Creating a Fairer State Tax System and Economy for All Families
In November 2013, Hawaii Appleseed released a report entitled Creating a Fairer State Tax System and Economy for All Families, outlining our 5 policy strategies we aim to pursue in the 2014 legislative session.
Our state’s lower-income families are faced with almost insurmountable structural challenges to escaping poverty. They face the highest cost of living and highest cost of shelter in the nation, with three-quarters of extremely low-income people spending over half of their income on shelter. At the same time, our wages are the lowest in the nation when adjusted for the cost of living, and people in poverty are paying more in taxes than residents in all but three states.
During the 2013 legislative session, our coalition to improve economic equity for our state’s low and moderate-income wage earners and their families made significant progress, passing through hearings in both chambers and reaching the joint conference committees. Our package of bills last session included policies to implement a state funded earned income tax credit (EITC) and eliminating state income tax liability for workers living below the poverty guidelines.
Since the session ended, we have continued our research on the viability of these two initiatives and identified new policies that would make a real difference in the lives of individuals and families struggling to make ends meet. The attached report, “Creating a Fairer State Tax System and Economy for All Families,” is the result of that effort. Also attached is a brief summary of those recommendations as well as an overview of possible sources of revenue that will more than cover for the expense of the recommended package of programs, while at the same time creating a more equitable tax system. The full report is also available on our website at hiappleseed.org/tax-advocacy.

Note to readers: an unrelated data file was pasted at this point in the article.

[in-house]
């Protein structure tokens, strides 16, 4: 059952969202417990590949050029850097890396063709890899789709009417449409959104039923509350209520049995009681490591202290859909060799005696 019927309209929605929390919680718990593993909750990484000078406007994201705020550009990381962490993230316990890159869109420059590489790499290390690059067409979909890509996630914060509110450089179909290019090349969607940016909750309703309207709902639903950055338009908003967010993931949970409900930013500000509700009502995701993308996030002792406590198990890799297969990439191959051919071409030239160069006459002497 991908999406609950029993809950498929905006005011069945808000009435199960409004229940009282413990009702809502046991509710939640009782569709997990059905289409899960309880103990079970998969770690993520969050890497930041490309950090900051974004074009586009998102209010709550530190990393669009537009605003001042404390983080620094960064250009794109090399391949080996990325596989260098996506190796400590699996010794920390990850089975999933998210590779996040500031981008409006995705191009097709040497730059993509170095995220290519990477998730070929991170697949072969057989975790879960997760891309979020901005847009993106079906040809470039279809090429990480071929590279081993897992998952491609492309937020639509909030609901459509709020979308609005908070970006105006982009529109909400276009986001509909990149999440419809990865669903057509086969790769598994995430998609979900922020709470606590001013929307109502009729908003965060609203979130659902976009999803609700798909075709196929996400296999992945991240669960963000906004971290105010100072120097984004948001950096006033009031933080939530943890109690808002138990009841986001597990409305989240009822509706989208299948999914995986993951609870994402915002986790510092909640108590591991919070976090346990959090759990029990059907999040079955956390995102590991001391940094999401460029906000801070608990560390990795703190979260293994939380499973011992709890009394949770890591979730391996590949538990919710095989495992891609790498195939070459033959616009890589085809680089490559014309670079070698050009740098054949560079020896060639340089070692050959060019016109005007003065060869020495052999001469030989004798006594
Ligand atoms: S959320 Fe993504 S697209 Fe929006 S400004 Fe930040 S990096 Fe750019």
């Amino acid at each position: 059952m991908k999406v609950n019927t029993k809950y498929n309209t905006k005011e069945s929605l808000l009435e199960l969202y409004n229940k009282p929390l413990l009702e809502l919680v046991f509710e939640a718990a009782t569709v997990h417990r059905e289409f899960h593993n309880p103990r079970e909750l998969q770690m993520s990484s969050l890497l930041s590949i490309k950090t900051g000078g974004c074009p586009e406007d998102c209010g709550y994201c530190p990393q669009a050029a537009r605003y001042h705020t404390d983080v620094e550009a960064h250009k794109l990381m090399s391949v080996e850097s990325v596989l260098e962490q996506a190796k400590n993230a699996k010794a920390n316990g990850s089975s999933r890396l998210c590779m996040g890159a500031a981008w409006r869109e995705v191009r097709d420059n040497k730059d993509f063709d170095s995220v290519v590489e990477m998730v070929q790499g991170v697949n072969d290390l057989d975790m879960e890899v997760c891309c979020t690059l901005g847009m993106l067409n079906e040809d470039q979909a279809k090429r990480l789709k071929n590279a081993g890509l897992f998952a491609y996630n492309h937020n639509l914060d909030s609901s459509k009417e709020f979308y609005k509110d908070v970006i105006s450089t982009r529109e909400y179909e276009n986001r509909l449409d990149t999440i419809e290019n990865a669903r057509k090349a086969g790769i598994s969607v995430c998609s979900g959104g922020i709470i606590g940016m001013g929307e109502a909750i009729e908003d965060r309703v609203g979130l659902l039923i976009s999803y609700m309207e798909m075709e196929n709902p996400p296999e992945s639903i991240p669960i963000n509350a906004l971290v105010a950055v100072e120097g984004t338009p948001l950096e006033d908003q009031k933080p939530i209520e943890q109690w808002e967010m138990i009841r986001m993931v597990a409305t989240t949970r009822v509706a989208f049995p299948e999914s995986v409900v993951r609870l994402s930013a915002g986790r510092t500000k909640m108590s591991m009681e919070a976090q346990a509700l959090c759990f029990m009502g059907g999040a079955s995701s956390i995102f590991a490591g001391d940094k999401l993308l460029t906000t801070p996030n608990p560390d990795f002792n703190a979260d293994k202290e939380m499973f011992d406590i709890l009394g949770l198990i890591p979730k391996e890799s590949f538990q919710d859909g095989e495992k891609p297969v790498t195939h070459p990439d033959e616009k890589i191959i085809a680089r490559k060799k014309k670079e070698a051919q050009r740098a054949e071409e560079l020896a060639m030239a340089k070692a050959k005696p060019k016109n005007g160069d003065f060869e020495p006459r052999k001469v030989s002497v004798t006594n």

The report recommends that during its 2014 session, our legislature adopt a package of five policies that will significantly increase the economic vitality of our low and moderate-income residents. These include:
- Adjusting the existing low income household renters credit for inflation
- Adjusting the existing food/excise tax credit for inflation
- Eliminating state income taxes on workers living in poverty
- Adopt a state funded earned income tax credit program
- Raising Hawai‘i’s minimum wage to $9.50
We have a real chance to affect the lives of thousands and thousands of families struggling to survive in Hawaii. To do so, our state must remove the many structural barriers they must overcome to achieve financial self-sufficiency. That requires finding equitable ways to preserve and increase their income.
Click here to read the full tax report.